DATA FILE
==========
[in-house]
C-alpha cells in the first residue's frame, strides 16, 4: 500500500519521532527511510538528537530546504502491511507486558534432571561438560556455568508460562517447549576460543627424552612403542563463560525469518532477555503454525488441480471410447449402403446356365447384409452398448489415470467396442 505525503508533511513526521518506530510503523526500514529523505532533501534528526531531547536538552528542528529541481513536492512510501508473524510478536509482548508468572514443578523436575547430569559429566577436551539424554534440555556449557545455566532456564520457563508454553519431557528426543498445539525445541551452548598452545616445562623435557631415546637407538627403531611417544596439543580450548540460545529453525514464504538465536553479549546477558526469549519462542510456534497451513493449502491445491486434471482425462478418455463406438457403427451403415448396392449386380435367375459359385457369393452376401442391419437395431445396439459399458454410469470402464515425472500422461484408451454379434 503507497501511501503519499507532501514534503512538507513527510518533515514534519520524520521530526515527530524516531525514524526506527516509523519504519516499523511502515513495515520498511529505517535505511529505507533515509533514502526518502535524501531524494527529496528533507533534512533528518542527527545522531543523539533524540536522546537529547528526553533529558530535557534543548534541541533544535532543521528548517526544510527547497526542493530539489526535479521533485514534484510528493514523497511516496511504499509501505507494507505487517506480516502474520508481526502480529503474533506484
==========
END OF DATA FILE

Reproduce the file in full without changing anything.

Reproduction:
[in-house]
C-alpha cells in the first residue's frame, strides 16, 4: 500500500519521532527511510538528537530546504502491511507486558534432571561438560556455568508460562517447549576460543627424552612403542563463560525469518532477555503454525488441480471410447449402403446356365447384409452398448489415470467396442 505525503508533511513526521518506530510503523526500514529523505532533501534528526531531547536538552528542528529541481513536492512510501508473524510478536509482548508468572514443578523436575547430569559429566577436551539424554534440555556449557545455566532456564520457563508454553519431557528426543498445539525445541551452548598452545616445562623435557631415546637407538627403531611417544596439543580450548540460545529453525514464504538465536553479549546477558526469549519462542510456534497451513493449502491445491486434471482425462478418455463406438457403427451403415448396392449386380435367375459359385457369393452376401442391419437395431445396439459399458454410469470402464515425472500422461484408451454379434 503507497501511501503519499507532501514534503512538507513527510518533515514534519520524520521530526515527530524516531525514524526506527516509523519504519516499523511502515513495515520498511529505517535505511529505507533515509533514502526518502535524501531524494527529496528533507533534512533528518542527527545522531543523539533524540536522546537529547528526553533529558530535557534543548534541541533544535532543521528548517526544510527547497526542493530539489526535479521533485514534484510528493514523497511516496511504499509501505507494507505487517506480516502474520508481526502480529503474533506484